HALIFAX – Ontario may see the worst Sandy when it hits early next week as the so-called Frankenstorm continues to grow, the Canadian Hurricane Centre said Saturday.
Spokesman Bob Robichaud said while rainfall amounts are still hard to predict, southern and eastern Ontario could see between 50 and 100 millimetres late Monday and early Tuesday.
“That’s certainly in the realm of possibility for that part of Ontario,” said Robichaud in an interview on Saturday. “It looks like southeastern and eastern Ontario might be getting the most rainfall out of this.”
Robichaud said those areas will also see high winds, although they will likely not hit hurricane strength. He said 80 km/h winds are a possibility.
Sandy is currently moving northward over the Bahamas and is expected to continue to track north while maintaining its hurricane strength.
The latest computer models predict its effects will be far-reaching on Canadian territory, with rainy and blustery conditions also expected for Quebec and the Maritime provinces.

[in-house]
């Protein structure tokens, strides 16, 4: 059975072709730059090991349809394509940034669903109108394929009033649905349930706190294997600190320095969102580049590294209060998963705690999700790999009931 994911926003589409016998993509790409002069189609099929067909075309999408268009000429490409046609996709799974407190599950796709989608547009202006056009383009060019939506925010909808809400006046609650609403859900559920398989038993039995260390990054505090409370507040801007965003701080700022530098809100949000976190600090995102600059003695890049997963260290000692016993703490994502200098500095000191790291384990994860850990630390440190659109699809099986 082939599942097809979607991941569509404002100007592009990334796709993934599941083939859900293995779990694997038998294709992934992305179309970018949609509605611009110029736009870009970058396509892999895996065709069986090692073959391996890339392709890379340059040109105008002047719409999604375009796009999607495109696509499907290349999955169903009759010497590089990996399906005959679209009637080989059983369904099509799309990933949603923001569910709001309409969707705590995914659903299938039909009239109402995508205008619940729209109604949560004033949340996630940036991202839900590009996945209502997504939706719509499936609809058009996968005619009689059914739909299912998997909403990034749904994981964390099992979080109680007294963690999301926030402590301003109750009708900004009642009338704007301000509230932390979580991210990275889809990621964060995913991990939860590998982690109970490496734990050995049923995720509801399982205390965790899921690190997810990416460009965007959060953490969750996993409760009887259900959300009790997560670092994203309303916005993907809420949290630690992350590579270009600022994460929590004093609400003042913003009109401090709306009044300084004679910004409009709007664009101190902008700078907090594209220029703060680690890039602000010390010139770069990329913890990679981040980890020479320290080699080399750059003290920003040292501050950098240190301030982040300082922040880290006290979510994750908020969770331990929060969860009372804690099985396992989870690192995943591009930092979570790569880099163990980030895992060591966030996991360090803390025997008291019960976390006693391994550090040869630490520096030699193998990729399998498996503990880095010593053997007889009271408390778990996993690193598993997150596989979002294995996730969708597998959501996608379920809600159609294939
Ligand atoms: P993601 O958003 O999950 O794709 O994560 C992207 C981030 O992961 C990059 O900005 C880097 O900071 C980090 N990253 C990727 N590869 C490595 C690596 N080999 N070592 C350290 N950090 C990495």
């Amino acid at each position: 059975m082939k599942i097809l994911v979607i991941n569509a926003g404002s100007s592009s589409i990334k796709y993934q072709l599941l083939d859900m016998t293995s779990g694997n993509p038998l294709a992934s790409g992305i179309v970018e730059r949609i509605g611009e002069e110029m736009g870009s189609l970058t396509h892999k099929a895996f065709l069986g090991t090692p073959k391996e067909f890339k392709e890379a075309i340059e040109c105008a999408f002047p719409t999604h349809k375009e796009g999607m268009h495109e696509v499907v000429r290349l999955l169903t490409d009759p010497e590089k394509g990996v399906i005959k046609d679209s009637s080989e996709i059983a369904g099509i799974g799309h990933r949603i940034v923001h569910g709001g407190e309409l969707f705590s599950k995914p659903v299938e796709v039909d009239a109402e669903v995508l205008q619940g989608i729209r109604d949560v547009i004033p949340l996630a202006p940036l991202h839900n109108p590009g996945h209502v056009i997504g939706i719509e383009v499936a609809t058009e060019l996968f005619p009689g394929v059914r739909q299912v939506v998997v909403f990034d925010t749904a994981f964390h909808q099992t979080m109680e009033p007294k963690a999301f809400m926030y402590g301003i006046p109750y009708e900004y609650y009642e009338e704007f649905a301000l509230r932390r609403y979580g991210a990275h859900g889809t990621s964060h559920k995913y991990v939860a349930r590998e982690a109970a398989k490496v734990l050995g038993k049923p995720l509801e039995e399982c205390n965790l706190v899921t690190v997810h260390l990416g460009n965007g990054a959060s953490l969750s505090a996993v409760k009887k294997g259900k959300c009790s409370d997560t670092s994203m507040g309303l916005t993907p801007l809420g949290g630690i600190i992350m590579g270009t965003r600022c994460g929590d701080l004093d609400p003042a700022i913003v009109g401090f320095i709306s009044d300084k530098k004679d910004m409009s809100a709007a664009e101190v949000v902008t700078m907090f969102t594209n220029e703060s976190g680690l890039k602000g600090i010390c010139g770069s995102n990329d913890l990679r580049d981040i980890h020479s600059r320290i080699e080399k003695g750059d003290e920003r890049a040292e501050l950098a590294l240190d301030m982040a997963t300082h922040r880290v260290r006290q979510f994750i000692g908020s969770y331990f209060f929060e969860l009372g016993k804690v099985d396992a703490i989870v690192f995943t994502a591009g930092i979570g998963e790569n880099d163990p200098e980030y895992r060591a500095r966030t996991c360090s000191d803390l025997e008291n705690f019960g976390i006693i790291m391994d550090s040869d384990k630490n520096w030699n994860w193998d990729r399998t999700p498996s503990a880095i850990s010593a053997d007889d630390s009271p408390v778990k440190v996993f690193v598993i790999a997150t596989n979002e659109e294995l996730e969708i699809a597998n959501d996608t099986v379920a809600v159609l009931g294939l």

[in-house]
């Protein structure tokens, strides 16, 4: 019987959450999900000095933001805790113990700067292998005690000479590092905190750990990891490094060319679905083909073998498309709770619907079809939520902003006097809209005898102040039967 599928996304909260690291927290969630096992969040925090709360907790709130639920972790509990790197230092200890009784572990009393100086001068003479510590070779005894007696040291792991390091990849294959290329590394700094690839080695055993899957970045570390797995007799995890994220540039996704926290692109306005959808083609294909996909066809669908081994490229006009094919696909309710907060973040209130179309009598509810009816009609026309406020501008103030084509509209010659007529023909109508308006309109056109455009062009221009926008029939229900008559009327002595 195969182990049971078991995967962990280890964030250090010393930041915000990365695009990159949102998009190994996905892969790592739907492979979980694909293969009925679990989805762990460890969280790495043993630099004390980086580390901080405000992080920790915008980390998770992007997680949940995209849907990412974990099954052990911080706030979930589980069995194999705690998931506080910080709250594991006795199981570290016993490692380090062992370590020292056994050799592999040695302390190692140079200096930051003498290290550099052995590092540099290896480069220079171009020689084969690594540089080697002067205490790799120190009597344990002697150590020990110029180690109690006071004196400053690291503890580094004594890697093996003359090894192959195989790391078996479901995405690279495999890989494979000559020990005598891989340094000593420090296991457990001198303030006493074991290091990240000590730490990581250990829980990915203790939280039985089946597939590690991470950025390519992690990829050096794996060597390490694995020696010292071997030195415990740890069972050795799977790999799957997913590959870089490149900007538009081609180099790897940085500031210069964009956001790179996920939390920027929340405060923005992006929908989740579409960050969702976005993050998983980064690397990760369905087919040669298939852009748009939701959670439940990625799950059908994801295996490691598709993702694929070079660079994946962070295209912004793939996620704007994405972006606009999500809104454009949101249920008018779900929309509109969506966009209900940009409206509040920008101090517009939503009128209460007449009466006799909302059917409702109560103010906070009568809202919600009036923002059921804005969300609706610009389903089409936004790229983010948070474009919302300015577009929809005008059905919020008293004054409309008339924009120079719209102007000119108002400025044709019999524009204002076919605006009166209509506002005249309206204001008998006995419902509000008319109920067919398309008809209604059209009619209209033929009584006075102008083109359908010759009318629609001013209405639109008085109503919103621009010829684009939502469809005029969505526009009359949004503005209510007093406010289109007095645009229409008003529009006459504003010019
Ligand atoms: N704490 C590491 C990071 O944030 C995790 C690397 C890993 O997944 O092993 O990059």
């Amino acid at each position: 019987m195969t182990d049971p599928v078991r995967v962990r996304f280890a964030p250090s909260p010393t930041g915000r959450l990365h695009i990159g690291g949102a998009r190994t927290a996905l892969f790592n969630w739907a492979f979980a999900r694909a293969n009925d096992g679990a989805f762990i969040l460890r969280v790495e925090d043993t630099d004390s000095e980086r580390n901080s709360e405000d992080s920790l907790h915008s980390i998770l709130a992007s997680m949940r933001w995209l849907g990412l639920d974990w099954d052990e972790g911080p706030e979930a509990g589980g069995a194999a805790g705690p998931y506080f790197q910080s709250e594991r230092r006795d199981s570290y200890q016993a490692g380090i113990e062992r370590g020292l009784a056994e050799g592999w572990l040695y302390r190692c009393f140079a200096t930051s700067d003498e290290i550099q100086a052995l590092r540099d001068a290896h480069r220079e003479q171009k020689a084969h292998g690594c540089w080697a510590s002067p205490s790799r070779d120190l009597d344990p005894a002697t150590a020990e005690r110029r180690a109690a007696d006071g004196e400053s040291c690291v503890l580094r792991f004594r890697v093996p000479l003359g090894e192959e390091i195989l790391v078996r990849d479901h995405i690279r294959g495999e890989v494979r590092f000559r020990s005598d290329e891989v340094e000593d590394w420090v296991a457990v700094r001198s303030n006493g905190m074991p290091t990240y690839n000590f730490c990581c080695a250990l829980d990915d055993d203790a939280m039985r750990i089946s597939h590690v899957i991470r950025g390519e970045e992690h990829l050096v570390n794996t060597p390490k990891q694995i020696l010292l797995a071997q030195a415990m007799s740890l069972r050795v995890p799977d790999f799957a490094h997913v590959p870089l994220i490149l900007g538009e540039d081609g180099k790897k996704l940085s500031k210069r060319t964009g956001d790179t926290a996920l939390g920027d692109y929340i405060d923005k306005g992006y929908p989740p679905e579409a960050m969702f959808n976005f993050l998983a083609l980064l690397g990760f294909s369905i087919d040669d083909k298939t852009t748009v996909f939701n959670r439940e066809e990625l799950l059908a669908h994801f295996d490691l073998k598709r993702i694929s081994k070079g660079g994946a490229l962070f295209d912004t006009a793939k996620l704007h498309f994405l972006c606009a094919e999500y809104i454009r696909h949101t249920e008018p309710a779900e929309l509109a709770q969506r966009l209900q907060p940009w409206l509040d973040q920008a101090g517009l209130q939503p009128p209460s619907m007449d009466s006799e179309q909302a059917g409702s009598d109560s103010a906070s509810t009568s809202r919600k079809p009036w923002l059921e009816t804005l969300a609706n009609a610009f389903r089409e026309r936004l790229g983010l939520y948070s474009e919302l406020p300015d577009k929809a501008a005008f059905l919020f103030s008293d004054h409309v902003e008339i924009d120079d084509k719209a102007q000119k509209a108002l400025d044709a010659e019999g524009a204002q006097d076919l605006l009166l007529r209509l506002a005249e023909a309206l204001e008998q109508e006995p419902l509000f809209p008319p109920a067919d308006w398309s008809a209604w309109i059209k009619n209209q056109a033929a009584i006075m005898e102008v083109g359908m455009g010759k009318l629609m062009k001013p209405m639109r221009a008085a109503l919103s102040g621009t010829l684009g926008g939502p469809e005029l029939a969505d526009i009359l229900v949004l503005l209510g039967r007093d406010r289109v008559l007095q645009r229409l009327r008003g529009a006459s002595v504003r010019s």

Western Nova Scotia will likely see the strongest winds of eastern Canada, said Robichaud.
“I don’t think we’ll necessarily get up close to the point where we’ll have to issue warnings, but we could see some pretty blustery conditions,” he said.
Typically, large hurricanes like Sandy have been known to race up the coast and clip the edges of the Maritimes and Newfoundland. But a large, high-pressure system over the Maritimes is expected to block Sandy’s advance, pushing it into the mid-Atlantic states on late Monday or early Tuesday. The storm is also being fed by a trough of low pressure in the U.S. Midwest.
Robichaud said the complex interaction between these weather systems makes it difficult to predict the progress of the storm.
Sandy has so far killed more than 40 people in the Caribbean, wrecked homes and knocked down trees and power lines. Forecasters south of the border are warning the storm may cause serious damage on the U.S. eastern seaboard.
Robichaud said Sandy is headed for a densely populated zone, likely just south of the New York and New Jersey border.
But Robichaud said Canada shouldn’t be bracing for the same sort of danger.
“We’re not going to be feel the same impacts that they’re feeling down in the U.S., that’s for sure.”
The storm is comparable in size to the so-called “Perfect Storm” of 1991, which remained off the coast of New England, pushing huge waves and causing $200 million in damage.